Palaeogeography, Palaeoclimatology, Palaeoecology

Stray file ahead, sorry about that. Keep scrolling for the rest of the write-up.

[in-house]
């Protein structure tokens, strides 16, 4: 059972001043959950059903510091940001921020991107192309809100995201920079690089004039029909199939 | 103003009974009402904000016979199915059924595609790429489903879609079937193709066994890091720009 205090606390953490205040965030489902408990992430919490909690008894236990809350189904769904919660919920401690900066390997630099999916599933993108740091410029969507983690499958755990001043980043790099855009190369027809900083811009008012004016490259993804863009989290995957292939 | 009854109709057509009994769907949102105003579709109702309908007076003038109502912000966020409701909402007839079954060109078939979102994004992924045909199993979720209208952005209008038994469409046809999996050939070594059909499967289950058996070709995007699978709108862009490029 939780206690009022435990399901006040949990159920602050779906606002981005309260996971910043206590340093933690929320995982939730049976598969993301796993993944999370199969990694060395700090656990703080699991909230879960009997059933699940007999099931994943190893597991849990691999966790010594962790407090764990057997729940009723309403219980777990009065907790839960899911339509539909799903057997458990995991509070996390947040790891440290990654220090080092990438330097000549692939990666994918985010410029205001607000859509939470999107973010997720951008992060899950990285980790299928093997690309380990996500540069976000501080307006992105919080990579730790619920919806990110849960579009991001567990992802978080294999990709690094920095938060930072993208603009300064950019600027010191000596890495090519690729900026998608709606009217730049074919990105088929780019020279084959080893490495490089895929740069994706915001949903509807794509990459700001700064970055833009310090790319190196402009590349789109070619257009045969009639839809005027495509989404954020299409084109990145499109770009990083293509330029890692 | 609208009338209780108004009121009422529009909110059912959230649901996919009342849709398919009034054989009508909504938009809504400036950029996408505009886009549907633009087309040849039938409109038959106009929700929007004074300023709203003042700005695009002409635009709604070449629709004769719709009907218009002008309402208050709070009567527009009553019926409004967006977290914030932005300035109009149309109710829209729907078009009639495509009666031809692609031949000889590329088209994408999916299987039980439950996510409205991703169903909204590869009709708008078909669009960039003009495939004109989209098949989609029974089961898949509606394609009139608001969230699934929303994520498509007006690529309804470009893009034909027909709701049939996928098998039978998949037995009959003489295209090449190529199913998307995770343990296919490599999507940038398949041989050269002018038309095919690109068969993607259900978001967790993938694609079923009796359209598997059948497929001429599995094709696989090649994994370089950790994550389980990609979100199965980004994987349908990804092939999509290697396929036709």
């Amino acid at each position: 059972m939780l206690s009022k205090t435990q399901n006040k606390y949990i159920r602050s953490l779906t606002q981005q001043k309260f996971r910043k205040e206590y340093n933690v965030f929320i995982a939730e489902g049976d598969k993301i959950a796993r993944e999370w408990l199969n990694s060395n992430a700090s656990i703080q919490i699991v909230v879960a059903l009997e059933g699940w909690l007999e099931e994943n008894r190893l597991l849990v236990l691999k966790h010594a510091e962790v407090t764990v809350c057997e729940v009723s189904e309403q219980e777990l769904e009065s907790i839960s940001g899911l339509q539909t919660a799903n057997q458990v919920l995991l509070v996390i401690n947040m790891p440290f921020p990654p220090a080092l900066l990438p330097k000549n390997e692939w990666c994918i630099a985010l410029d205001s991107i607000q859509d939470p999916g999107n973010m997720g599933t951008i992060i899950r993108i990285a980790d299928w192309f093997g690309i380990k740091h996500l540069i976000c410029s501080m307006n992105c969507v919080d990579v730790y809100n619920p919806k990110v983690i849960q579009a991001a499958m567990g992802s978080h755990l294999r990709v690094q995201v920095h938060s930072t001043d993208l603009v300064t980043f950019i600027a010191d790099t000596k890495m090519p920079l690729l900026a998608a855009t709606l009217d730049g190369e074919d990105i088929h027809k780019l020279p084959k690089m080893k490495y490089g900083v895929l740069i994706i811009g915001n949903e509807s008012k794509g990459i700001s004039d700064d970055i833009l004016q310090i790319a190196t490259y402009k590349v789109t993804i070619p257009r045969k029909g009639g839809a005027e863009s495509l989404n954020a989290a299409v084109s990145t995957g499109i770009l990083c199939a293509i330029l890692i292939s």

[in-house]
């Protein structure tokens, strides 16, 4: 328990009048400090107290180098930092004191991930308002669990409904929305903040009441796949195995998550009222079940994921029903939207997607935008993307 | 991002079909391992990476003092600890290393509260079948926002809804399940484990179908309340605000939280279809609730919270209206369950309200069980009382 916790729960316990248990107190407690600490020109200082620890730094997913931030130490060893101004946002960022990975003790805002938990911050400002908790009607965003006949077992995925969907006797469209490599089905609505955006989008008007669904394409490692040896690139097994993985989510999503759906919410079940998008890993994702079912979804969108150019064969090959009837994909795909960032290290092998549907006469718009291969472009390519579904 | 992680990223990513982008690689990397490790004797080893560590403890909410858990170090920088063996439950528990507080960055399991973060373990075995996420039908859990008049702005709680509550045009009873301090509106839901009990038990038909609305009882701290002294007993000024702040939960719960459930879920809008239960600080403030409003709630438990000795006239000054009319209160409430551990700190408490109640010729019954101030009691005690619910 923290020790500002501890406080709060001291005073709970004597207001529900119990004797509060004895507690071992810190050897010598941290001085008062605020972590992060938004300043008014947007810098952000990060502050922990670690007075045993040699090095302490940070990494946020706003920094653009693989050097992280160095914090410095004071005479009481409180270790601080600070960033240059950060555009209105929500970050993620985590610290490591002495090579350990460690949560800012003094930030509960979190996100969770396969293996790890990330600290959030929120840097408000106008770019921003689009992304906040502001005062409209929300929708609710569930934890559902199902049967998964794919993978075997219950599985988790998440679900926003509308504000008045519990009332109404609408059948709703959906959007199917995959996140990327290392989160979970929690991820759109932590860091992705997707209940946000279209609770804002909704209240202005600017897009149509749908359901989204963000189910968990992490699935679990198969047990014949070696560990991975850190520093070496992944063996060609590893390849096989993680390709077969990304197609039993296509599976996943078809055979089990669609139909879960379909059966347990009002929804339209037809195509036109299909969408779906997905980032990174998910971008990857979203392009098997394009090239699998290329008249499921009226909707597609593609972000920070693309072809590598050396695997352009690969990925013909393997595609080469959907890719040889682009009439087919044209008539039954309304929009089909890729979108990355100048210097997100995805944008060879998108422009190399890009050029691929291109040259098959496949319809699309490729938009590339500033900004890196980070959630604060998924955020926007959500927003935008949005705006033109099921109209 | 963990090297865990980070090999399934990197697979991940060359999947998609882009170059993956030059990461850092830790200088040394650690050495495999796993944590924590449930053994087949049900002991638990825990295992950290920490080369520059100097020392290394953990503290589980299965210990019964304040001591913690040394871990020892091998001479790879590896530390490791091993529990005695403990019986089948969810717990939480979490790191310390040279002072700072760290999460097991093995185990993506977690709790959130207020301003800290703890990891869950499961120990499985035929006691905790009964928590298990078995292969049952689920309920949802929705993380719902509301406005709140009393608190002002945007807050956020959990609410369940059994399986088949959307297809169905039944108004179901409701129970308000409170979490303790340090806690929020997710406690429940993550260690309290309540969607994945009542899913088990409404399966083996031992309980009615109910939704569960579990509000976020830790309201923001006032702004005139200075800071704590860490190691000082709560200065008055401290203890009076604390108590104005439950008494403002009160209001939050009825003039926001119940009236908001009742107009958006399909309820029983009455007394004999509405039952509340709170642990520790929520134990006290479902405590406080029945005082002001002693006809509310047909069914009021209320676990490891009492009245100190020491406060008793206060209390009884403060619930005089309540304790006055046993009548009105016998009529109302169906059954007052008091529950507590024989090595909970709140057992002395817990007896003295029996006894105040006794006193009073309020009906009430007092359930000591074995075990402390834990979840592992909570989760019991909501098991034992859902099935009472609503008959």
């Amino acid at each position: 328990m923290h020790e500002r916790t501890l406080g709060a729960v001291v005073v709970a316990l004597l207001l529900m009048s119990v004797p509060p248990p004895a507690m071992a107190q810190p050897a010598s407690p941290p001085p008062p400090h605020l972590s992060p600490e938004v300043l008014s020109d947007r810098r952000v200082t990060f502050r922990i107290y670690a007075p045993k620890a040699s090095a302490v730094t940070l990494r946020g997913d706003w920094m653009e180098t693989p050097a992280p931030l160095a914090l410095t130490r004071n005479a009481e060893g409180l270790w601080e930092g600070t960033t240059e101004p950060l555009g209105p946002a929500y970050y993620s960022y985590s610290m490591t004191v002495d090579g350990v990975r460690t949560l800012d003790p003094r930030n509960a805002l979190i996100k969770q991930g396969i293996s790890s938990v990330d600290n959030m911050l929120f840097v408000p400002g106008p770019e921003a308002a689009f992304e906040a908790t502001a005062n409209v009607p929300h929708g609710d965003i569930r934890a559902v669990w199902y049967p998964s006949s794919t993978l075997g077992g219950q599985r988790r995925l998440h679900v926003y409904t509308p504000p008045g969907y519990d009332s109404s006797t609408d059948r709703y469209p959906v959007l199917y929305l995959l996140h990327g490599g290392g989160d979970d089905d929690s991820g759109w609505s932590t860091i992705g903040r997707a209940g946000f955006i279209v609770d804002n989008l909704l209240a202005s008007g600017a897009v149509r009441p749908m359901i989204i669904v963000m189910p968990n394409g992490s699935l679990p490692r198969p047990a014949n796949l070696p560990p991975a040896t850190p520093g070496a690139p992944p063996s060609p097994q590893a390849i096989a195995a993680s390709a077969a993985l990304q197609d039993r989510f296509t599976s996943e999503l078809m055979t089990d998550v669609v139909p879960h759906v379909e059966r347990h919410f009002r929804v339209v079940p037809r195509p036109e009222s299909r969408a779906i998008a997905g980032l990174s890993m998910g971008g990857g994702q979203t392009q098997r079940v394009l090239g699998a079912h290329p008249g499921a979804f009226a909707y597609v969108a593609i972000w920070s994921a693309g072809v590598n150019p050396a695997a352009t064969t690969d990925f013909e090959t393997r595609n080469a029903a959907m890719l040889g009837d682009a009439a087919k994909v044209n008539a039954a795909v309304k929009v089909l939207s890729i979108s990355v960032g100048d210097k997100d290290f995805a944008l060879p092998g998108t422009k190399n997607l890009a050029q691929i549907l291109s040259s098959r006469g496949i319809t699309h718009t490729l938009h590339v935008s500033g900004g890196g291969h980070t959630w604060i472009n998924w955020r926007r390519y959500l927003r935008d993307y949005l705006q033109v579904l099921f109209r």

Although Africa was south of the Tethys Sea and originally belonged to the Gondwana, its paleobiogeographical history appears to have been distinct from those of both Gondwana and Laurasia as early as the earliest Cretaceous, perhaps the Late Jurassic. This history has been more complex than the classical one reconstructed in the context of a dual world (Gondwana vs. Laurasia). Geological and paleobiogeographical data show that Africa was isolated from the Mid-Cretaceous (Albian–Aptian) to Early Miocene, i.e., for ca. 75 million years. The isolation of Africa was broken intermittently by discontinuous filter routes that linked it to some other Gondwanan continents (Madagascar, South America, and perhaps India), but mainly to Laurasia. Interchanges with Gondwana were rare and mainly “out-of-Africa” dispersals, whereas interchanges with Laurasia were numerous and bidirectional, although mainly from Laurasia to Africa. Despite these intermittent connections, isolation resulted in remarkable absences, poor diversity, and emergence of endemic taxa in Africa. Mammals suggest that an African faunal province might have appeared by Late Jurassic or earliest Cretaceous times, i.e., before the opening of the South Atlantic. During isolation, Africa was inhabited by vicariant West Gondwanan taxa (i.e., taxa inherited from the former South American–African block) that represent the African autochthonous forms, and by immigrants that entered Africa owing to filter routes. Nearly all, or all immigrants were of Laurasian origin. Trans-Tethyan dispersals between Africa and Laurasia were relatively frequent during the Cretaceous and Paleogene and are documented as early as the earliest Cretaceous or perhaps Late Jurassic, i.e., perhaps by the time of completion of the Tethys between Gondwana and Laurasia. They were permitted by the Mediterranean Tethyan Sill, a discontinuous route that connected Africa to Laurasia and was controlled by sea-level changes. Interchanges first took place between southwestern Europe and Africa, but by the Middle Eocene a second, eastern route — the Iranian route — involved southeastern Europe and southwestern Asia. The Iranian route was apparently the filtering precursor of the definitive connection between Africa and Eurasia. The relationships and successive immigrations of mammal (mostly placental) clades in Africa allow the recognition of five to seven phases of trans-Tethyan dispersals between Africa and Laurasia that range from the Late Cretaceous to the Eocene–Oligocene transition. These Dispersal Phases involve dispersals toward Laurasia and/or toward Africa (immigrations). The immigrations in Africa gave rise to faunal assemblages, the African Faunal Strata (AFSs). All successful and typical African radiations have arisen from these AFSs. We recognize four to six AFSs, each characterized by a faunal association. Even major, old African clades such as Paenungulata or the still controversial Afrotheria, which belong to the oldest known AFS involving placentals, ultimately originated from a Laurasian stem group. Africa was an important center of origin of various placental clades. Their success in Africa is probably related to peculiar African conditions (endemicity, weak competition). Although strongly marked by endemicity, the African placental fauna did not suffer extinctions of major clades when Africa contacted Eurasia. The present geographic configuration began to take shape as early as the Mid-Cretaceous. At that time, the last connections between Africa and other Gondwanan continents began to disappear, whereas Africa was already connected to Eurasia by a comparatively effective route of interchange.